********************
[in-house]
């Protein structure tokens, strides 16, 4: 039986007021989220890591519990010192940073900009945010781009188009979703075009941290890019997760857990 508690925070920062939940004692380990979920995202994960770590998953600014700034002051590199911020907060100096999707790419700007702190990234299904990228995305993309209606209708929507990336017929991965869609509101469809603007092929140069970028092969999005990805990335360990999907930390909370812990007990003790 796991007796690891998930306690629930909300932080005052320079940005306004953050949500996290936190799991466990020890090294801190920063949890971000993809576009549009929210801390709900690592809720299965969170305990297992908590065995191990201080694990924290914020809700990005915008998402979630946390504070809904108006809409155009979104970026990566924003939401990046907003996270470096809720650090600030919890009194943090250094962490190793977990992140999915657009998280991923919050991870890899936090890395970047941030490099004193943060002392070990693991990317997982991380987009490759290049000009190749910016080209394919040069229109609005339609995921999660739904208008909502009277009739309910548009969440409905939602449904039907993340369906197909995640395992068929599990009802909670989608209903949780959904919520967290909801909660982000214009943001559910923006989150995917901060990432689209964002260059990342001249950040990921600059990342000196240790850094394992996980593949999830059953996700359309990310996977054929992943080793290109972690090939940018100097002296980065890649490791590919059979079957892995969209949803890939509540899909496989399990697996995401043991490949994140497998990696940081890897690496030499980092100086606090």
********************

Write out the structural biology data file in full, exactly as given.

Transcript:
[in-house]
């Protein structure tokens, strides 16, 4: 039986007021989220890591519990010192940073900009945010781009188009979703075009941290890019997760857990 508690925070920062939940004692380990979920995202994960770590998953600014700034002051590199911020907060100096999707790419700007702190990234299904990228995305993309209606209708929507990336017929991965869609509101469809603007092929140069970028092969999005990805990335360990999907930390909370812990007990003790 796991007796690891998930306690629930909300932080005052320079940005306004953050949500996290936190799991466990020890090294801190920063949890971000993809576009549009929210801390709900690592809720299965969170305990297992908590065995191990201080694990924290914020809700990005915008998402979630946390504070809904108006809409155009979104970026990566924003939401990046907003996270470096809720650090600030919890009194943090250094962490190793977990992140999915657009998280991923919050991870890899936090890395970047941030490099004193943060002392070990693991990317997982991380987009490759290049000009190749910016080209394919040069229109609005339609995921999660739904208008909502009277009739309910548009969440409905939602449904039907993340369906197909995640395992068929599990009802909670989608209903949780959904919520967290909801909660982000214009943001559910923006989150995917901060990432689209964002260059990342001249950040990921600059990342000196240790850094394992996980593949999830059953996700359309990310996977054929992943080793290109972690090939940018100097002296980065890649490791590919059979079957892995969209949803890939509540899909496989399990697996995401043991490949994140497998990696940081890897690496030499980092100086606090």